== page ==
Design your life to include more money, health and happiness with less stuff, space and energy.

Design your life to include more money, health and happiness with less stuff, space and energy.

The Wisdom of Terence Conran

The best designers tend to be the ones who question the necessity of most of our stuff–who realize most of it is superfluous and the stuff that isn’t should be given great care and attention in terms of its design. England’s Terence–ahem Sir Terence–Conran is one of those designers. Growing up in the wake of WWII, he is a champion of thrift and democratized modern design.


He has brought surprisingly great design to such proletariat outlets as UK’s Habitat (which he founded), Marks & Spencer and JC Penny in the US. He is also an author of 50 books and is infinitely quotable. Here are a few soundbites reflecting Conran’s attitudes and principles: 

  • Hanging onto a bad buy will not redeem the purchase.
  • Any room full of unnecessary clutter is not pleasant to sit in. So clear it of everything. When you fill it again, be ruthlessly selective about what goes back in. Your quality of life will be much improved.
  • Arguably the only goods people need these days are food and happiness.
  • Good design is probably 98% common sense. Above all, an object must function well and efficiently-and getting that part right requires a good deal of time and attention.
  • In the 70s, when I was doing Habitat and it was the time of the three-day week, we started a range called Basics. We went through the standard house creating necessary things that were good value and simple. We kept it going for a few years and franchised it out to a Japanese store called Seibu. They eventually opened stores called Basics, and later these became Muji. So, you see, some of the best things come out of hard times. We’re probably entering a time of simpler things now. Pink walls and chandeliers don’t feel right. I think we’ve had enough of frivolity for a while.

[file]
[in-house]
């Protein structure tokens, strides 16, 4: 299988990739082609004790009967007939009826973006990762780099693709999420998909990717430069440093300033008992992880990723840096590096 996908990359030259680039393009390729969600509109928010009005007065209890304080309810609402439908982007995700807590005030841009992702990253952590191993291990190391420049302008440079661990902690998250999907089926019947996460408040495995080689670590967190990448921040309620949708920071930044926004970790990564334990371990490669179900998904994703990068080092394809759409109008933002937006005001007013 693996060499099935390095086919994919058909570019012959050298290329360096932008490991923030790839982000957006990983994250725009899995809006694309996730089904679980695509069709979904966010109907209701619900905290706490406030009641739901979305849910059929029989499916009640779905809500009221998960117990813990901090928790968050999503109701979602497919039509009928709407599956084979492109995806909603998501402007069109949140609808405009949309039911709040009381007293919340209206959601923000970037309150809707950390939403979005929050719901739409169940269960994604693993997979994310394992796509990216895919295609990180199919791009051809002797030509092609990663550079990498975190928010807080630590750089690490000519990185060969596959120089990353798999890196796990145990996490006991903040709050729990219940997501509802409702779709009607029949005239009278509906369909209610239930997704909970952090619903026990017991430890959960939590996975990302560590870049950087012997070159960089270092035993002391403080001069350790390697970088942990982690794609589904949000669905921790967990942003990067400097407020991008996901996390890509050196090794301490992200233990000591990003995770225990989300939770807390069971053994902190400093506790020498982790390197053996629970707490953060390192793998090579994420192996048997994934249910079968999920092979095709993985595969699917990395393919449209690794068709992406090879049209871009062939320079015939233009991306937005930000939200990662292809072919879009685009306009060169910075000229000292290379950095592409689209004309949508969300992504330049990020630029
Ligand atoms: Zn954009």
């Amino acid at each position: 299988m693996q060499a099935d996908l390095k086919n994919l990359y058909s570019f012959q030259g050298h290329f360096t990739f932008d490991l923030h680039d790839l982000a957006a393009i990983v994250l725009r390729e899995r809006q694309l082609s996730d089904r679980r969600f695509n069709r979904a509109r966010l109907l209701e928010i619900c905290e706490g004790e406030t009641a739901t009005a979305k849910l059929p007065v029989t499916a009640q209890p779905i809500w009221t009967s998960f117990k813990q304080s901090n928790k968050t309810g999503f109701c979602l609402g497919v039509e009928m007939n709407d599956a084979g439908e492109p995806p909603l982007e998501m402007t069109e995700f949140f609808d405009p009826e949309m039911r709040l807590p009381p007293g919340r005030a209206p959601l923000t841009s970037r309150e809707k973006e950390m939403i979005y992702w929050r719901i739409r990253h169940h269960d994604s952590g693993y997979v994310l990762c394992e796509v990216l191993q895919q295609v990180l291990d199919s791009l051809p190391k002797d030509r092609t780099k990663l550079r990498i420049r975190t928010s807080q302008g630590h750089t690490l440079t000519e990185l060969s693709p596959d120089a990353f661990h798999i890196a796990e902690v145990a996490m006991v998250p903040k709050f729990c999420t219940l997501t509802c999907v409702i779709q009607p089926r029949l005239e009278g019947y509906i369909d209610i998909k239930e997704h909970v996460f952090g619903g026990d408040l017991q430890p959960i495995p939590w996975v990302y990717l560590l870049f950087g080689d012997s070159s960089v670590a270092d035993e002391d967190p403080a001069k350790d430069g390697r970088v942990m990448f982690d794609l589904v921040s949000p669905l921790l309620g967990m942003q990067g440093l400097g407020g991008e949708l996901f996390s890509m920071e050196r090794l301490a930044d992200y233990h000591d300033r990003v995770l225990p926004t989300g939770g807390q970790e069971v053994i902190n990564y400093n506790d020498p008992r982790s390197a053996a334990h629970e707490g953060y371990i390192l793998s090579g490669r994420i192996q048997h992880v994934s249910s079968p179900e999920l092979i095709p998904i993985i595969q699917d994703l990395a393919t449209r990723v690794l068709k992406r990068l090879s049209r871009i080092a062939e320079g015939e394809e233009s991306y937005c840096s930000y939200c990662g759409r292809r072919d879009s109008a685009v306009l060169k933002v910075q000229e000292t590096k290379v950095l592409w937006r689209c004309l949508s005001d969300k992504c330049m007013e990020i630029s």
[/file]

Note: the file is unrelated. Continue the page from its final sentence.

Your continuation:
• It is extraordinary that so many people today buy well-designed cars, audio-visual, domestic and electronic equipment, yet houses and furniture are all too often ‘el crappo’ when they could easily be inspiring.
  • My belief is simply that if reasonable and intelligent people are offered something that is well-made, well-designed, of a decent quality, and at a price they can afford, then they will like it and buy it.

Check out this profile of Conran to learn more about him.